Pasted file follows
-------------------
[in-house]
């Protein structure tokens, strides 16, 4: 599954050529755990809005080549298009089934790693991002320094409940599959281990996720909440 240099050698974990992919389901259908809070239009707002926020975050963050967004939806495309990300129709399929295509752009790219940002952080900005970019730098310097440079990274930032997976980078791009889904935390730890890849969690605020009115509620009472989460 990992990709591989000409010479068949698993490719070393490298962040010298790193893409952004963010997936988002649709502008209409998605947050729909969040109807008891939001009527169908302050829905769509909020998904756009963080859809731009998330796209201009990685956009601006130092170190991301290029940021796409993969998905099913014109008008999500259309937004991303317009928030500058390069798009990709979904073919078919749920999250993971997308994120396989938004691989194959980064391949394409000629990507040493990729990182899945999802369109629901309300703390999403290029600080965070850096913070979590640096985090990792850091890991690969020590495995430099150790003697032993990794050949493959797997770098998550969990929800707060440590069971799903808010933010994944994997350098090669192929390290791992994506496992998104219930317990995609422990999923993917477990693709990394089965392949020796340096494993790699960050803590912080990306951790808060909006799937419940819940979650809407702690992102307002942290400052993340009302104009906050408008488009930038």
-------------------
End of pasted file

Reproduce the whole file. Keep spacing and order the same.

[in-house]
């Protein structure tokens, strides 16, 4: 599954050529755990809005080549298009089934790693991002320094409940599959281990996720909440 240099050698974990992919389901259908809070239009707002926020975050963050967004939806495309990300129709399929295509752009790219940002952080900005970019730098310097440079990274930032997976980078791009889904935390730890890849969690605020009115509620009472989460 990992990709591989000409010479068949698993490719070393490298962040010298790193893409952004963010997936988002649709502008209409998605947050729909969040109807008891939001009527169908302050829905769509909020998904756009963080859809731009998330796209201009990685956009601006130092170190991301290029940021796409993969998905099913014109008008999500259309937004991303317009928030500058390069798009990709979904073919078919749920999250993971997308994120396989938004691989194959980064391949394409000629990507040493990729990182899945999802369109629901309300703390999403290029600080965070850096913070979590640096985090990792850091890991690969020590495995430099150790003697032993990794050949493959797997770098998550969990929800707060440590069971799903808010933010994944994997350098090669192929390290791992994506496992998104219930317990995609422990999923993917477990693709990394089965392949020796340096494993790699960050803590912080990306951790808060909006799937419940819940979650809407702690992102307002942290400052993340009302104009906050408008488009930038």